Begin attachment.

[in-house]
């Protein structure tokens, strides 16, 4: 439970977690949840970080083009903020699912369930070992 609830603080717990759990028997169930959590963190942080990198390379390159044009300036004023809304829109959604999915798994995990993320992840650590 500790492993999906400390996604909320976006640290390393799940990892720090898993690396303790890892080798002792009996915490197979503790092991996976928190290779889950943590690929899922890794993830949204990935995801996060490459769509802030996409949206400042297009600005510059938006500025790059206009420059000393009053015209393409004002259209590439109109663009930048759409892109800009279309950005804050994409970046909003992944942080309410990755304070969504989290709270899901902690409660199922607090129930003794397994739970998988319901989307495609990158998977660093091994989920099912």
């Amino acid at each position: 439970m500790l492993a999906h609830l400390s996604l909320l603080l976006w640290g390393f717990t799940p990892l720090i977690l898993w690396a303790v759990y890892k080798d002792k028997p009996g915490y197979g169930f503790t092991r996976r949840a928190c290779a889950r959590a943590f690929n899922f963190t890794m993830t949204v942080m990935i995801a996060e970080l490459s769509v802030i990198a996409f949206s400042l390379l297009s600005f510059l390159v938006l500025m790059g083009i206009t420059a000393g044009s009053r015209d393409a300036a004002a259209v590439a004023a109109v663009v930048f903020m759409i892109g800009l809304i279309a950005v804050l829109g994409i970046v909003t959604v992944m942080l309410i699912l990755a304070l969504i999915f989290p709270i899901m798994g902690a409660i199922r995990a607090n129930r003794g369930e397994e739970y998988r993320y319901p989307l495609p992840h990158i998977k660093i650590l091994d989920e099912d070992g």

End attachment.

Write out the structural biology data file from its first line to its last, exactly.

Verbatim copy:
[in-house]
């Protein structure tokens, strides 16, 4: 439970977690949840970080083009903020699912369930070992 609830603080717990759990028997169930959590963190942080990198390379390159044009300036004023809304829109959604999915798994995990993320992840650590 500790492993999906400390996604909320976006640290390393799940990892720090898993690396303790890892080798002792009996915490197979503790092991996976928190290779889950943590690929899922890794993830949204990935995801996060490459769509802030996409949206400042297009600005510059938006500025790059206009420059000393009053015209393409004002259209590439109109663009930048759409892109800009279309950005804050994409970046909003992944942080309410990755304070969504989290709270899901902690409660199922607090129930003794397994739970998988319901989307495609990158998977660093091994989920099912």
């Amino acid at each position: 439970m500790l492993a999906h609830l400390s996604l909320l603080l976006w640290g390393f717990t799940p990892l720090i977690l898993w690396a303790v759990y890892k080798d002792k028997p009996g915490y197979g169930f503790t092991r996976r949840a928190c290779a889950r959590a943590f690929n899922f963190t890794m993830t949204v942080m990935i995801a996060e970080l490459s769509v802030i990198a996409f949206s400042l390379l297009s600005f510059l390159v938006l500025m790059g083009i206009t420059a000393g044009s009053r015209d393409a300036a004002a259209v590439a004023a109109v663009v930048f903020m759409i892109g800009l809304i279309a950005v804050l829109g994409i970046v909003t959604v992944m942080l309410i699912l990755a304070l969504i999915f989290p709270i899901m798994g902690a409660i199922r995990a607090n129930r003794g369930e397994e739970y998988r993320y319901p989307l495609p992840h990158i998977k660093i650590l091994d989920e099912d070992g």